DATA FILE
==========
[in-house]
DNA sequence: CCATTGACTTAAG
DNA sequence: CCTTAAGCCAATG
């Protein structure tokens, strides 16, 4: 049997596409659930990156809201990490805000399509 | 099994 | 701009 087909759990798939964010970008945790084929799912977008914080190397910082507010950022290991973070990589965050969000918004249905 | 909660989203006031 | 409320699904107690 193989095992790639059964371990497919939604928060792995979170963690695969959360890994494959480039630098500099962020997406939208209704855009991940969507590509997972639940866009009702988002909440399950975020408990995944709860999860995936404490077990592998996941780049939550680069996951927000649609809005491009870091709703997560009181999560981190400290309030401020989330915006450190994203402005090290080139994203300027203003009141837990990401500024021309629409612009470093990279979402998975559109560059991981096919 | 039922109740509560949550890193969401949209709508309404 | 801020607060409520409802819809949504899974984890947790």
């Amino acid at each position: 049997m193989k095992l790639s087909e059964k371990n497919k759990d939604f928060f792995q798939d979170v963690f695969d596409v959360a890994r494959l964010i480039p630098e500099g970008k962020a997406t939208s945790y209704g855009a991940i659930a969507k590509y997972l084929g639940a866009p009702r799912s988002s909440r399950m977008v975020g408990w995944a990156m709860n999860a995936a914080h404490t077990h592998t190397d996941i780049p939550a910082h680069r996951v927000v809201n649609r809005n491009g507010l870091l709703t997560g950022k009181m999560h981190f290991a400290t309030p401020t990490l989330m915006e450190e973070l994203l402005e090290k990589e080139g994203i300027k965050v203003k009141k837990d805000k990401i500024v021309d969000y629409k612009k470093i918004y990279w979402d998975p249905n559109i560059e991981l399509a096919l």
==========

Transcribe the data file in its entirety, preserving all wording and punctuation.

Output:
[in-house]
DNA sequence: CCATTGACTTAAG
DNA sequence: CCTTAAGCCAATG
């Protein structure tokens, strides 16, 4: 049997596409659930990156809201990490805000399509 | 099994 | 701009 087909759990798939964010970008945790084929799912977008914080190397910082507010950022290991973070990589965050969000918004249905 | 909660989203006031 | 409320699904107690 193989095992790639059964371990497919939604928060792995979170963690695969959360890994494959480039630098500099962020997406939208209704855009991940969507590509997972639940866009009702988002909440399950975020408990995944709860999860995936404490077990592998996941780049939550680069996951927000649609809005491009870091709703997560009181999560981190400290309030401020989330915006450190994203402005090290080139994203300027203003009141837990990401500024021309629409612009470093990279979402998975559109560059991981096919 | 039922109740509560949550890193969401949209709508309404 | 801020607060409520409802819809949504899974984890947790």
């Amino acid at each position: 049997m193989k095992l790639s087909e059964k371990n497919k759990d939604f928060f792995q798939d979170v963690f695969d596409v959360a890994r494959l964010i480039p630098e500099g970008k962020a997406t939208s945790y209704g855009a991940i659930a969507k590509y997972l084929g639940a866009p009702r799912s988002s909440r399950m977008v975020g408990w995944a990156m709860n999860a995936a914080h404490t077990h592998t190397d996941i780049p939550a910082h680069r996951v927000v809201n649609r809005n491009g507010l870091l709703t997560g950022k009181m999560h981190f290991a400290t309030p401020t990490l989330m915006e450190e973070l994203l402005e090290k990589e080139g994203i300027k965050v203003k009141k837990d805000k990401i500024v021309d969000y629409k612009k470093i918004y990279w979402d998975p249905n559109i560059e991981l399509a096919l």